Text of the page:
VILLAGE MEMBER STORIES
Janet Tucker (Exeter), Catherine and Brad Greeley (New Castle) and Jan Olmstead (Rye)
Everything starts with an idea, and that’s precisely what drew Janet Tucker, Catherine and Brad Greeley and Jan Olmstead to the Seacoast Village Project. The idea of community, of connection, of independence inspired these active Seacoast residents to support our non-profit and spread the word about the Seacoast Village Project.
“I value the concept of the village,” Tucker says. “The community is, for me, the most important dimension of Seacoast Village.” A resident of Exeter for 52 years, Tucker has volunteered with organizations ranging from the town’s recreation and conservation commissions to the American Independence Museum and The Music Hall. She’s now active on Village’s Program and Events Committee, and notes, “My volunteerism has paralleled my life.”
Five years ago when Tucker packed up and moved a half mile down the road, she left the neighborhood that she had called home for over fifty years. “When I moved here, I felt so isolated. All my services had remained, but my new community felt sterile. We all know that isolation is bad, especially for older people, and lots of people don’t have the skills to reach out. Seacoast Village Project provides an opportunity to break that isolation for others.”
And now that she finally feels at home, Tucker intends to stay put. “I’m old. I’m healthy. I’m independent. I want to die in my sleep here.” And that’s another reason she’s a fan of Seacoast Village Project. “We’re helping people whose philosophy we support — people who want to remain independent and stay at home. That’s what we want for ourselves.”
The Greeley’s agree wholeheartedly. According to Catherine, she and her husband, Brad, embraced the Seacoast Village concept because “We want to stay here in our house, and we discovered we’re not always going to be able to do what we used to.” Today, however, she’s thrilled that she can cross her knees again, a monumental achievement after battling an autoimmune disease that “knocked me for a loop.”
Catherine’s health scare led the New Castle couple to view the Village as a vital link to maintaining their independence. By creating a “whole network program” Brad explains, Seacoast Village Project strengthens community connections and develops a trusted go-to list for resources.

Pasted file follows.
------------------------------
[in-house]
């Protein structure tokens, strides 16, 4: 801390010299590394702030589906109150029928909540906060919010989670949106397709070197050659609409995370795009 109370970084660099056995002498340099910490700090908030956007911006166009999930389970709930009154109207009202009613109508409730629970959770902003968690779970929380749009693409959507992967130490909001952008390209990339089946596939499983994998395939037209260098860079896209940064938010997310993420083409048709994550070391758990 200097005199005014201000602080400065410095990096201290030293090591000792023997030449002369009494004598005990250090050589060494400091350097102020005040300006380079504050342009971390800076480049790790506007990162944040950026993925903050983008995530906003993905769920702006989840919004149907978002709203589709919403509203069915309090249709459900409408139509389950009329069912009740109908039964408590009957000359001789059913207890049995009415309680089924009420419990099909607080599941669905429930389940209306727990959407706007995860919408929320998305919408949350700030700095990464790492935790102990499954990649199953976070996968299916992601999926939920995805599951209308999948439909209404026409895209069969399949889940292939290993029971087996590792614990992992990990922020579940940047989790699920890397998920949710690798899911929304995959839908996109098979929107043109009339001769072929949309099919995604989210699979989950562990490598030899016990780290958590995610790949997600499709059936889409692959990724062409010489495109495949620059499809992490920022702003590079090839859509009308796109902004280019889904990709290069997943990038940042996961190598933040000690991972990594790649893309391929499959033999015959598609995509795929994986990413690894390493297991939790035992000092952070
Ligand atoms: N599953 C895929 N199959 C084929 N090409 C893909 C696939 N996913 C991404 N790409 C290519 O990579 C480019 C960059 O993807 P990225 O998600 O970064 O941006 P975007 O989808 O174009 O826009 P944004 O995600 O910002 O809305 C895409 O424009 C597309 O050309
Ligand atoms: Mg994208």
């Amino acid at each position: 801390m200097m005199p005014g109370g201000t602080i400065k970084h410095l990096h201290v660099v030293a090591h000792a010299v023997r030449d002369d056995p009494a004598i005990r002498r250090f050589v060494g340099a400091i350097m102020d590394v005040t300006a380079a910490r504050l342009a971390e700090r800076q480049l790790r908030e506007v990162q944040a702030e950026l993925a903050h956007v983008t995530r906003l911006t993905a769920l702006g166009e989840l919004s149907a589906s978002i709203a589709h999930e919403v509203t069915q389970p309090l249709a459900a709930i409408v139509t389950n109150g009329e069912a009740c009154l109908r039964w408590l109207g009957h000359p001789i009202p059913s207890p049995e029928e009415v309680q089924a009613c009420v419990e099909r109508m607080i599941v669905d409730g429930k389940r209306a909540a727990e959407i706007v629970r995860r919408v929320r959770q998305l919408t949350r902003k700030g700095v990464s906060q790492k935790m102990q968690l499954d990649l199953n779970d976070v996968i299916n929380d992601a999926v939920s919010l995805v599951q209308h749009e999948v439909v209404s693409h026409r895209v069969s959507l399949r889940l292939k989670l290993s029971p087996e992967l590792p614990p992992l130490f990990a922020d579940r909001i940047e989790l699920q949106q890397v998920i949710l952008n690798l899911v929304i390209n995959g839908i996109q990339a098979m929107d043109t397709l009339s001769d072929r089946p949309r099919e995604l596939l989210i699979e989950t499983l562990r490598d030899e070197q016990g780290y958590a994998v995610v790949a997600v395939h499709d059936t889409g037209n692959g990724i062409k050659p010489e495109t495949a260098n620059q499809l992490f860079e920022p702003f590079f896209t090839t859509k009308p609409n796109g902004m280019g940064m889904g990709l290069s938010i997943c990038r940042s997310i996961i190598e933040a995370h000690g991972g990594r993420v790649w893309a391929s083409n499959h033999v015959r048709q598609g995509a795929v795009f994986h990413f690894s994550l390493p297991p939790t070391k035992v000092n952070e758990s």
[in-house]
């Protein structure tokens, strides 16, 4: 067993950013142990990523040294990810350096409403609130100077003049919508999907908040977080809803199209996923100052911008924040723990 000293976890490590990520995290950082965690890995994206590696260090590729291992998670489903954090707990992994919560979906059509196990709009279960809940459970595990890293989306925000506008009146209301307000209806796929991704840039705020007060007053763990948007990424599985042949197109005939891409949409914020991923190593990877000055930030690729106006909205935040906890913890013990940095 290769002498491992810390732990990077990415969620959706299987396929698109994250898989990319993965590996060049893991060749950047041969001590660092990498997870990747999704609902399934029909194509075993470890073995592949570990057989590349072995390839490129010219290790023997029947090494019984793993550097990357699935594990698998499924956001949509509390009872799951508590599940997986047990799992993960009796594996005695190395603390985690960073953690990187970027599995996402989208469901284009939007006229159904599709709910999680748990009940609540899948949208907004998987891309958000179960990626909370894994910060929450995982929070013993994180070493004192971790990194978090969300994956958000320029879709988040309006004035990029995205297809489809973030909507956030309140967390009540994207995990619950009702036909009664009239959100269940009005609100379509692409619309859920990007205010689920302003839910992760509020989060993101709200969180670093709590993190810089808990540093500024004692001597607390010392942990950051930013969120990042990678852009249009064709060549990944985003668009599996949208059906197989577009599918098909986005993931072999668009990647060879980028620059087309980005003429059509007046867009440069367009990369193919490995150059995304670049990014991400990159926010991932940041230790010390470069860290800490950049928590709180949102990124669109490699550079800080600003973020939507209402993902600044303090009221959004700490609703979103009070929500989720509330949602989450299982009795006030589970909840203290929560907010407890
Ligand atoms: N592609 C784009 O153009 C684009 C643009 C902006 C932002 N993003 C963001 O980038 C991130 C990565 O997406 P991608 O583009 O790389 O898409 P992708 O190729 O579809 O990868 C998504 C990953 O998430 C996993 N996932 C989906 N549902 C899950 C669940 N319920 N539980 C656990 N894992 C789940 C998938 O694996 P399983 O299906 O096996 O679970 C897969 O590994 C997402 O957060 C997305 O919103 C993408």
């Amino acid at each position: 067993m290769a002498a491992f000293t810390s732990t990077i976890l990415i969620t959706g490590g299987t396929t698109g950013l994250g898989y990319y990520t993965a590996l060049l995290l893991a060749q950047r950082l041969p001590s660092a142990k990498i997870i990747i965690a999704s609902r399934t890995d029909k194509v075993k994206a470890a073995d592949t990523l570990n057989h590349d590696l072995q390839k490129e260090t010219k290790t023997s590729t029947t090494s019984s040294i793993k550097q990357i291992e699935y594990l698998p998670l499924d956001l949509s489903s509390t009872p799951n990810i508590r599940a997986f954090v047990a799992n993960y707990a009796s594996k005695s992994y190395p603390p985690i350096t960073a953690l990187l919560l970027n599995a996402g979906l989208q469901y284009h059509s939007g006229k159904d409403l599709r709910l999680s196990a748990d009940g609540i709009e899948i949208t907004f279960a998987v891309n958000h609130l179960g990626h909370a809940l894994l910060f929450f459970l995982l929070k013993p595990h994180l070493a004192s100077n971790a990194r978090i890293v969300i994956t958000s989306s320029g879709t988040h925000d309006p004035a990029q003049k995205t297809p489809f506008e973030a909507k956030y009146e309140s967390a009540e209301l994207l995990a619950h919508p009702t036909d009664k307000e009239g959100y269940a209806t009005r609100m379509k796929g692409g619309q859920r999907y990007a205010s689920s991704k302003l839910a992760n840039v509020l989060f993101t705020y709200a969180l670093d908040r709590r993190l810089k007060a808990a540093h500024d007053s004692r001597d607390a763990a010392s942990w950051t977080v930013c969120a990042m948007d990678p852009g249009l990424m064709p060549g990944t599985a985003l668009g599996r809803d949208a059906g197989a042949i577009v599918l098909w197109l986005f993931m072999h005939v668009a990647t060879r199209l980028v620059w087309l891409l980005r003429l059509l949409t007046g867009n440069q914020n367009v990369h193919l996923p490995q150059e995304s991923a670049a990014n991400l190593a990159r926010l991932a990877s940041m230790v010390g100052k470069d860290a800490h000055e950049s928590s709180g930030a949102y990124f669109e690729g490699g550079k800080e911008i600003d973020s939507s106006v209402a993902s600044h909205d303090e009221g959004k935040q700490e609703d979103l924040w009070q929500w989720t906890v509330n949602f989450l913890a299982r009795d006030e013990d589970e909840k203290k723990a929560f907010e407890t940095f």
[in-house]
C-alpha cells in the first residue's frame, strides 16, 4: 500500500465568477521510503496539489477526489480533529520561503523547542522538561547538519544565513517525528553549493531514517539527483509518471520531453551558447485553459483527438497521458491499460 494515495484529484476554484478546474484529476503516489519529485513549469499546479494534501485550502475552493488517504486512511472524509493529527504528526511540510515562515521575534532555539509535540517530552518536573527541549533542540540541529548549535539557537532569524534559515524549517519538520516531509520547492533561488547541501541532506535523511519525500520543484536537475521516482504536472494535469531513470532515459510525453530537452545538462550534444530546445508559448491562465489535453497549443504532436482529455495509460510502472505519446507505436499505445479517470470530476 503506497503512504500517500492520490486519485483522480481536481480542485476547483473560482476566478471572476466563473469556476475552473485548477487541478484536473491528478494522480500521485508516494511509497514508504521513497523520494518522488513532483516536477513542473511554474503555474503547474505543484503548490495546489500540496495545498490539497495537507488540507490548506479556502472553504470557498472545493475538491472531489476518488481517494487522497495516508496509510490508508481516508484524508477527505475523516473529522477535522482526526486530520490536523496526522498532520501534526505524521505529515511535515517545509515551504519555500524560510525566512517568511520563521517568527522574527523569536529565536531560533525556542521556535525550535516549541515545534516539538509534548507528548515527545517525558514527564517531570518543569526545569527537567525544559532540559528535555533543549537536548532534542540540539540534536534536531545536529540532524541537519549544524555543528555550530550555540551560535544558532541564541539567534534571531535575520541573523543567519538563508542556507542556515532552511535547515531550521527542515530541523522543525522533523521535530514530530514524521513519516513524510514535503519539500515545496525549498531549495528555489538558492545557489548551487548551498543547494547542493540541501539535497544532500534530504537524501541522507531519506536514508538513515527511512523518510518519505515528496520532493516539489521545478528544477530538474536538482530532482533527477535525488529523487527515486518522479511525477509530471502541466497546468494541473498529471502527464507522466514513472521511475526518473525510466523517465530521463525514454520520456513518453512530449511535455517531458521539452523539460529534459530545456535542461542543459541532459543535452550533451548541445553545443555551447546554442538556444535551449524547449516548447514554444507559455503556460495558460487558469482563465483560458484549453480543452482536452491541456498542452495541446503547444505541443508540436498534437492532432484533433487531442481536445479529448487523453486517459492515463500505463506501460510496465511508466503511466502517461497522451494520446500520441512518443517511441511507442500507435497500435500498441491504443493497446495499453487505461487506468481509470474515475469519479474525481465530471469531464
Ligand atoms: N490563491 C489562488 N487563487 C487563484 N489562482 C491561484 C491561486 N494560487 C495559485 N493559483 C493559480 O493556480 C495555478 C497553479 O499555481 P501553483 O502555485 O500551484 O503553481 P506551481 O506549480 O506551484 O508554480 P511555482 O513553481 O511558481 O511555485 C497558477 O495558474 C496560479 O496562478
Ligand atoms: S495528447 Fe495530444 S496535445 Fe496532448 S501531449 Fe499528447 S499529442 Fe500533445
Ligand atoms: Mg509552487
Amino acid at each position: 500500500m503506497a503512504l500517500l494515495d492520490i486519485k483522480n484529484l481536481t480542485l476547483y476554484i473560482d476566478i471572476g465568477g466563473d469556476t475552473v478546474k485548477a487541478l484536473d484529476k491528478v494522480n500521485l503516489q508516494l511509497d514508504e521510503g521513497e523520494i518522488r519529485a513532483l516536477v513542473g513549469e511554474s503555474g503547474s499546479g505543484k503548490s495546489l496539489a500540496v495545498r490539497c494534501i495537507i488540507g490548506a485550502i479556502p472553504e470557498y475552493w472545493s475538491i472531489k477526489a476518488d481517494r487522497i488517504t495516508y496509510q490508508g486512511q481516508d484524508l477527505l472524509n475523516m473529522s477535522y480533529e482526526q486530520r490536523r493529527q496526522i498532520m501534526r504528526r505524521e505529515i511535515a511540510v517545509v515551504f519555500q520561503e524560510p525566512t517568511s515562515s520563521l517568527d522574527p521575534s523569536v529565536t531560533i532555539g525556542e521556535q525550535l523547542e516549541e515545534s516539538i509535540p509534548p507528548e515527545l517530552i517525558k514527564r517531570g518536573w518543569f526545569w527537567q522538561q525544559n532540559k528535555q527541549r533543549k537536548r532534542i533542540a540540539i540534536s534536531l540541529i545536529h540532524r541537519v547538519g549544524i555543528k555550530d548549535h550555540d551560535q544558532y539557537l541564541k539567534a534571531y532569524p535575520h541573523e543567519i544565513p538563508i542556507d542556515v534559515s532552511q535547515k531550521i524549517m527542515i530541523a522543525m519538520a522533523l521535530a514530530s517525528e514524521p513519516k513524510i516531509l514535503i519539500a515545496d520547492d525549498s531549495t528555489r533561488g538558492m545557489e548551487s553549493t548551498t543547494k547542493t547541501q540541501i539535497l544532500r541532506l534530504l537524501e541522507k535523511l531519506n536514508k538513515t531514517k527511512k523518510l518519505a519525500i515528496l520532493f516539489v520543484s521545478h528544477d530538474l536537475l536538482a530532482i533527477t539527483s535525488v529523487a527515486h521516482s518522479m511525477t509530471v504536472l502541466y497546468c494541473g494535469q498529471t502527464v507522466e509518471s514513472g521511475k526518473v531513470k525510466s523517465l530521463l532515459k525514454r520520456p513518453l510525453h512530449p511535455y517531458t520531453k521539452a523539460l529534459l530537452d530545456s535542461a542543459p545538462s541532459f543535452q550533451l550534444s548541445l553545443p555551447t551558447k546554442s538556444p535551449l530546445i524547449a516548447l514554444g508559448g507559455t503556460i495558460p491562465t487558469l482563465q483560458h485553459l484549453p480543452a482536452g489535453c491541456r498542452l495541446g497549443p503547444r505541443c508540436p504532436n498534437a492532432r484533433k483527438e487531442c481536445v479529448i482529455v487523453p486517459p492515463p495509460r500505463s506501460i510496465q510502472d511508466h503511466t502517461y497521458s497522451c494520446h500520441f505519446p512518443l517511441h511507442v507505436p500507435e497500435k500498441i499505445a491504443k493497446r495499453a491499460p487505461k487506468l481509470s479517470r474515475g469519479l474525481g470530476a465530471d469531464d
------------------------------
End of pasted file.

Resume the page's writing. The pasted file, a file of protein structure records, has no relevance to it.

“There’s a ton of need,” Catherine says. “Not just meals, not just transportation, not just safety visits — there’s huge potential for relationship building.”
Jan Olmstead of Rye was drawn to the Seacoast Village Project, “out of my own personal interest. I’m a senior who’d love to age in place.” She’s passionate, she says about keeping her “nooks and crannies, those spaces that we all have in our homes — to write, think, paint; places where we can take a deep breath and inhale. The notion of no longer having them brings tears to my eyes. I think if I were removed from my special space, how lonely I would be.”
Loneliness also comes when neighbors leave, as Olmstead discovered three years ago when an antibiotic poisoned her neurological system and she couldn’t walk without help. “I couldn’t walk across to the ocean that I saw out the window.” And when friends and neighbors went south for the winter, she felt isolated.
“For me, the Village will be able to connect me to other community support organizations, opportunities and education.” Olmstead is presently bringing her fundraising experience to the Village Project, and although she worked as a critical care nurse, moved into industry, then became a consultant, she laments, “People assume seniors can’t contribute. We’re marginalized, especially women, and that fact pisses me off.”
She’s hopeful, though, that Seacoast Village Project can change that ageing experience. “I think we all thrive when we’re connected. When we’re connected, we grow.”
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